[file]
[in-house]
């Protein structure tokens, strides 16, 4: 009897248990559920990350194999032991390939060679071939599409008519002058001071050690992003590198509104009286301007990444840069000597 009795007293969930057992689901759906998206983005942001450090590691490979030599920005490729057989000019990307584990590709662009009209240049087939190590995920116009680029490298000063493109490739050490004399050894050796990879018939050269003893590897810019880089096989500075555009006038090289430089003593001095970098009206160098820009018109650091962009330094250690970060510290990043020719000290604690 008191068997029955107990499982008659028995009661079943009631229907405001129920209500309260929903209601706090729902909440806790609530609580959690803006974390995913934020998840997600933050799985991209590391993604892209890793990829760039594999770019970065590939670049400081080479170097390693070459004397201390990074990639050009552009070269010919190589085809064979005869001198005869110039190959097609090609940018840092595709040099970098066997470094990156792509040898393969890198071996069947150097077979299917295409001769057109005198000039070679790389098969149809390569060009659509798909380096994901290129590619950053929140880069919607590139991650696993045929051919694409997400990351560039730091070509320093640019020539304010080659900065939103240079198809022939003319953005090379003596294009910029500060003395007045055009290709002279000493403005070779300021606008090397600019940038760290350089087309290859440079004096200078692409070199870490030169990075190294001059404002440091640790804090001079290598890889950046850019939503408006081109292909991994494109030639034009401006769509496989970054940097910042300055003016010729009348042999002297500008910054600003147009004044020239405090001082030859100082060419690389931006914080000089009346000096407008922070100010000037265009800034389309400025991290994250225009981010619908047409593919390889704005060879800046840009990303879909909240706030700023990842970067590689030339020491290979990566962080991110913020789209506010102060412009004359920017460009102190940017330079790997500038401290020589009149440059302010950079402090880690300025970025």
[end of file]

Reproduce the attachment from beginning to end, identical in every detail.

[in-house]
């Protein structure tokens, strides 16, 4: 009897248990559920990350194999032991390939060679071939599409008519002058001071050690992003590198509104009286301007990444840069000597 009795007293969930057992689901759906998206983005942001450090590691490979030599920005490729057989000019990307584990590709662009009209240049087939190590995920116009680029490298000063493109490739050490004399050894050796990879018939050269003893590897810019880089096989500075555009006038090289430089003593001095970098009206160098820009018109650091962009330094250690970060510290990043020719000290604690 008191068997029955107990499982008659028995009661079943009631229907405001129920209500309260929903209601706090729902909440806790609530609580959690803006974390995913934020998840997600933050799985991209590391993604892209890793990829760039594999770019970065590939670049400081080479170097390693070459004397201390990074990639050009552009070269010919190589085809064979005869001198005869110039190959097609090609940018840092595709040099970098066997470094990156792509040898393969890198071996069947150097077979299917295409001769057109005198000039070679790389098969149809390569060009659509798909380096994901290129590619950053929140880069919607590139991650696993045929051919694409997400990351560039730091070509320093640019020539304010080659900065939103240079198809022939003319953005090379003596294009910029500060003395007045055009290709002279000493403005070779300021606008090397600019940038760290350089087309290859440079004096200078692409070199870490030169990075190294001059404002440091640790804090001079290598890889950046850019939503408006081109292909991994494109030639034009401006769509496989970054940097910042300055003016010729009348042999002297500008910054600003147009004044020239405090001082030859100082060419690389931006914080000089009346000096407008922070100010000037265009800034389309400025991290994250225009981010619908047409593919390889704005060879800046840009990303879909909240706030700023990842970067590689030339020491290979990566962080991110913020789209506010102060412009004359920017460009102190940017330079790997500038401290020589009149440059302010950079402090880690300025970025």